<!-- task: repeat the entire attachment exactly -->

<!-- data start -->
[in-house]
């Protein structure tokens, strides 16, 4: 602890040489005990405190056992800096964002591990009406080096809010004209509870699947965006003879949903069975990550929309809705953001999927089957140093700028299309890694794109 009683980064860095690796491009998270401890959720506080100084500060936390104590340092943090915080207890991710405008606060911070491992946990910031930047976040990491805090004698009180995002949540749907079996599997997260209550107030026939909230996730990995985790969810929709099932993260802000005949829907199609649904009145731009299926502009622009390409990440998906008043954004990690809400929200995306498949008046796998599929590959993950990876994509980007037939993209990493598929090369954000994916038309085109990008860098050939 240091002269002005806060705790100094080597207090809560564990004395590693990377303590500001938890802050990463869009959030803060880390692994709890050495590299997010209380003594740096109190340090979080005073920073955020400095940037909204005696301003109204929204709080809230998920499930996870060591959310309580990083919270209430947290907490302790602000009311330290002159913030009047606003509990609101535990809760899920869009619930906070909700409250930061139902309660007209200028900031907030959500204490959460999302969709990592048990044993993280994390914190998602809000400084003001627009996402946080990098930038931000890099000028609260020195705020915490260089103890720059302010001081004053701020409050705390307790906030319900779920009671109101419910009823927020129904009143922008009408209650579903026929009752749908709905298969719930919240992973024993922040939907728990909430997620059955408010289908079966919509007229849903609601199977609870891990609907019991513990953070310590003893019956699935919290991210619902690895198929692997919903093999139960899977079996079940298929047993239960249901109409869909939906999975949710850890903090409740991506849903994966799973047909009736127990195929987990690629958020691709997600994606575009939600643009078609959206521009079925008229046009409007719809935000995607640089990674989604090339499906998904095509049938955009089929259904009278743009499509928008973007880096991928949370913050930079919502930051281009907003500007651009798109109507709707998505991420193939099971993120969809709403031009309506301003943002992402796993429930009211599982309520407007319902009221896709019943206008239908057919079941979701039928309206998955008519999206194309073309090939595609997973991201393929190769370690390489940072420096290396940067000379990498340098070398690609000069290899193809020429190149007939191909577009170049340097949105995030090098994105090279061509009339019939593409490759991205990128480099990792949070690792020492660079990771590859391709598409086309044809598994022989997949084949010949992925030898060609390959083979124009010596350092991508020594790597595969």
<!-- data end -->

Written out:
[in-house]
């Protein structure tokens, strides 16, 4: 602890040489005990405190056992800096964002591990009406080096809010004209509870699947965006003879949903069975990550929309809705953001999927089957140093700028299309890694794109 009683980064860095690796491009998270401890959720506080100084500060936390104590340092943090915080207890991710405008606060911070491992946990910031930047976040990491805090004698009180995002949540749907079996599997997260209550107030026939909230996730990995985790969810929709099932993260802000005949829907199609649904009145731009299926502009622009390409990440998906008043954004990690809400929200995306498949008046796998599929590959993950990876994509980007037939993209990493598929090369954000994916038309085109990008860098050939 240091002269002005806060705790100094080597207090809560564990004395590693990377303590500001938890802050990463869009959030803060880390692994709890050495590299997010209380003594740096109190340090979080005073920073955020400095940037909204005696301003109204929204709080809230998920499930996870060591959310309580990083919270209430947290907490302790602000009311330290002159913030009047606003509990609101535990809760899920869009619930906070909700409250930061139902309660007209200028900031907030959500204490959460999302969709990592048990044993993280994390914190998602809000400084003001627009996402946080990098930038931000890099000028609260020195705020915490260089103890720059302010001081004053701020409050705390307790906030319900779920009671109101419910009823927020129904009143922008009408209650579903026929009752749908709905298969719930919240992973024993922040939907728990909430997620059955408010289908079966919509007229849903609601199977609870891990609907019991513990953070310590003893019956699935919290991210619902690895198929692997919903093999139960899977079996079940298929047993239960249901109409869909939906999975949710850890903090409740991506849903994966799973047909009736127990195929987990690629958020691709997600994606575009939600643009078609959206521009079925008229046009409007719809935000995607640089990674989604090339499906998904095509049938955009089929259904009278743009499509928008973007880096991928949370913050930079919502930051281009907003500007651009798109109507709707998505991420193939099971993120969809709403031009309506301003943002992402796993429930009211599982309520407007319902009221896709019943206008239908057919079941979701039928309206998955008519999206194309073309090939595609997973991201393929190769370690390489940072420096290396940067000379990498340098070398690609000069290899193809020429190149007939191909577009170049340097949105995030090098994105090279061509009339019939593409490759991205990128480099990792949070690792020492660079990771590859391709598409086309044809598994022989997949084949010949992925030898060609390959083979124009010596350092991508020594790597595969």